Ya got me on a run here. After writing about my honeysuckle memories, I haven’t been able to stop thinking about daffodils.
When I was in third, fourth and fifth grades, my mom and I lived in Urbana, Illinois. Smack dab in tornado alley central Illinois. My mom was going to the university and working and we were pretty poor. In order to make some extra money and teach me a lesson in earning my own money, my mom got the idea one year to drive back home to southern Illinois, pick daffodils and bring them back to Urbana to sell them. We did this all three years we lived in Urbana.
Daffodil season in southern Illinois is in early Spring. Mid-March is prime time for the perfumed yellow (and sometimes white) flowers. We would bundle up in chilly central Illinois and drive south to where it was warmer and flowers were blooming. It was a marker of Spring.
Stores sell daffodils in either little planter pots with three or four flowers, or as small bunches wrapped in paper to take home and put in a vase. The ones that we picked grew in fields reminiscent of the uninterrupted poppy fields in the Wizard of Oz. We would drive on bumpy old gravelly back roads until we found a field. Then we would jump out and fill our baskets with the sweet-smelling flowers.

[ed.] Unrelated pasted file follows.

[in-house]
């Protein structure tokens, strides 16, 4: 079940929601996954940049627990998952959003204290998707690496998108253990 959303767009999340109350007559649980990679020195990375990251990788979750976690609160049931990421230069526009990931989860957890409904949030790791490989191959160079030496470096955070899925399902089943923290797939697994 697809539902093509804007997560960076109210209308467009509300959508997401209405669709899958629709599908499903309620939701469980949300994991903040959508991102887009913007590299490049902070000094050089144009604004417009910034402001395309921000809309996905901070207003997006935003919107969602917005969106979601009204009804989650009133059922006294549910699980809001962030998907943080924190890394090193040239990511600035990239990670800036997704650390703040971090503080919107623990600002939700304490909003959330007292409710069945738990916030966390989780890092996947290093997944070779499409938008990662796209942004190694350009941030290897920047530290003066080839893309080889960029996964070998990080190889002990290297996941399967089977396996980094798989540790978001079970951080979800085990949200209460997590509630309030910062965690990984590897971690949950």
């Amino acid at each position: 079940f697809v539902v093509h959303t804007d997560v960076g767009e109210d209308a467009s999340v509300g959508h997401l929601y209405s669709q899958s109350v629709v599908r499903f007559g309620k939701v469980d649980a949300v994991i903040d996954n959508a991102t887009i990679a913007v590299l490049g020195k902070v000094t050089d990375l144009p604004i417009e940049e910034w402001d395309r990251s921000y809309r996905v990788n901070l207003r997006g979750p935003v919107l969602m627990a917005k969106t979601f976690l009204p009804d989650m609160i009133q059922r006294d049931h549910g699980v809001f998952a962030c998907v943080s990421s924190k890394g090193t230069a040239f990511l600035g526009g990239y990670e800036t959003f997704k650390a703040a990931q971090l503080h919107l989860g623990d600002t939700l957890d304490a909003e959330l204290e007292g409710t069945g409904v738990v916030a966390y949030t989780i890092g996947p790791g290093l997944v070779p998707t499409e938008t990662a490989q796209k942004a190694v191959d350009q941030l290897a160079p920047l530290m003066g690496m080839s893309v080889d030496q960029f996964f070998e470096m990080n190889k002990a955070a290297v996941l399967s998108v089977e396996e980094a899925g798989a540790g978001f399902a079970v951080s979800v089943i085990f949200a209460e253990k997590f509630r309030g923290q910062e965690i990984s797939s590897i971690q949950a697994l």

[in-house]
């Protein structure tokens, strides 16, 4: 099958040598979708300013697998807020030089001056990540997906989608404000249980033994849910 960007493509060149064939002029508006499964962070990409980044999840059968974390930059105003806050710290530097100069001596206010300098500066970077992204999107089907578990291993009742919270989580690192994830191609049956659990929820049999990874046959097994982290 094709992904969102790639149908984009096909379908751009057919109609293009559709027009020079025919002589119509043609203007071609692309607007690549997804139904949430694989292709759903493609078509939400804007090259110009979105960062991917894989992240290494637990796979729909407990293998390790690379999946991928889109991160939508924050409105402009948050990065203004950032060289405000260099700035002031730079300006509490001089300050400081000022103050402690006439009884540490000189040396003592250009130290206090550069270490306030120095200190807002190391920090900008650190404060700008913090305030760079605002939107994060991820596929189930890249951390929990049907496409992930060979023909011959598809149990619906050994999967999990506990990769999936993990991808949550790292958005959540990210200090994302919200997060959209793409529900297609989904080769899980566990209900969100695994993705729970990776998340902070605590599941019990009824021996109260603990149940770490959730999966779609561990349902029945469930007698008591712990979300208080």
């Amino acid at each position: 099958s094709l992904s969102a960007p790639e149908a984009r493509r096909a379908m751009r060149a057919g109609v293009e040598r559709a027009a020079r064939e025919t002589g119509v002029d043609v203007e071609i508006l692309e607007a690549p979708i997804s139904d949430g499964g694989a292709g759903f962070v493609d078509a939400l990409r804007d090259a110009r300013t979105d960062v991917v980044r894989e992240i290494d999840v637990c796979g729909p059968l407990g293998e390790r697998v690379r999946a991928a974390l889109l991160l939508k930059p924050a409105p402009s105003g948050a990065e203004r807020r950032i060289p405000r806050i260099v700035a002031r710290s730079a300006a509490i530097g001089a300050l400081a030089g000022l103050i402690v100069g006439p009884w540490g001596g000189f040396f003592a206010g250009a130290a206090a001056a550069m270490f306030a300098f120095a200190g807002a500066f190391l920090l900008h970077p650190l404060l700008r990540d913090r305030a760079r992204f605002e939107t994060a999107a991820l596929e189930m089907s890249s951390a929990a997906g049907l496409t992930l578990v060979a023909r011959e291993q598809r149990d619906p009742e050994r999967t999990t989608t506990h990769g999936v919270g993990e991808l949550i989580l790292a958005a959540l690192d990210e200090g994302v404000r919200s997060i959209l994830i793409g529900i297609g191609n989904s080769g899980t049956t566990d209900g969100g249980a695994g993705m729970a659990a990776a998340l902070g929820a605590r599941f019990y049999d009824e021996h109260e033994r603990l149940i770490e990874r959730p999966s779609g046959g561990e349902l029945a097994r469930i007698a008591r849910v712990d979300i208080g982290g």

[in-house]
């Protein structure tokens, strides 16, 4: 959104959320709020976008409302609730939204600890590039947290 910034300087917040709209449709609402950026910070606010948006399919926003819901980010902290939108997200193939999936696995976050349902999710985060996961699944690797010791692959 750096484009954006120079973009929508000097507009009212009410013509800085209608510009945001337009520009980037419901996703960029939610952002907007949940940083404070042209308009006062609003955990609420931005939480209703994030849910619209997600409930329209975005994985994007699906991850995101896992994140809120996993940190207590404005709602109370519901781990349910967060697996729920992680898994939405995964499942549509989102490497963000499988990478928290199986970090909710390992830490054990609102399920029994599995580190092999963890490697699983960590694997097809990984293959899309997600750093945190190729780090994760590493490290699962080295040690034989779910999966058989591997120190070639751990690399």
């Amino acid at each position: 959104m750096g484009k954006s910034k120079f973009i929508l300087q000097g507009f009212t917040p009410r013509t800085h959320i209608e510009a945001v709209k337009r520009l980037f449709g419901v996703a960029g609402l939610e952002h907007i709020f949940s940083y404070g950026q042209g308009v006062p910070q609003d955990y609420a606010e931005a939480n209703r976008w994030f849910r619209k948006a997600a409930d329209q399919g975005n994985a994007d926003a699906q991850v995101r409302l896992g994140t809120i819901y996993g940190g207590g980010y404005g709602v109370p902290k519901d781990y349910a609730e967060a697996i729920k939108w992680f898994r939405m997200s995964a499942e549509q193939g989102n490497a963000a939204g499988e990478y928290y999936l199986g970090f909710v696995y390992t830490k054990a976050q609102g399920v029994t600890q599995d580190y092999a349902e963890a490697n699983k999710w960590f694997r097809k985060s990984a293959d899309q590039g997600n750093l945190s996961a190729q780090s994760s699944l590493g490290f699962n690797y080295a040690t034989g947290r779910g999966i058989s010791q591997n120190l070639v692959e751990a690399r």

My mom taught me to not pick too many from one bunch lest we strip the flowers from that location. Pick selectively, she advised.
We would gather all day, then spend the evening with my grandparents walking through the woods and warming up next to the wood-burning fireplace while watching the sun set over the Shawnee hills.
When it was time to leave, we would wrap the flowers and pile them in the old red Fiat and drive the four hours back to Urbana. Monday morning we would take our baskets full of daffodils and sell them for .25 to students and professors on campus. People greeted us with smiles of delight. The flowers reminded them that Spring was just around the corner.
Like a lot of fragile, beautiful things, daffodils are also short-lived so we had a small window in which we could do this adventure each year.
Those simple days shared with my mom were wonderful. To this day, the daffodil remains my favorite flower. It is sunny, fragrant, delicate and graceful.
And the sad thing is that right now I can’t conjure up the smell of my most beloved flower.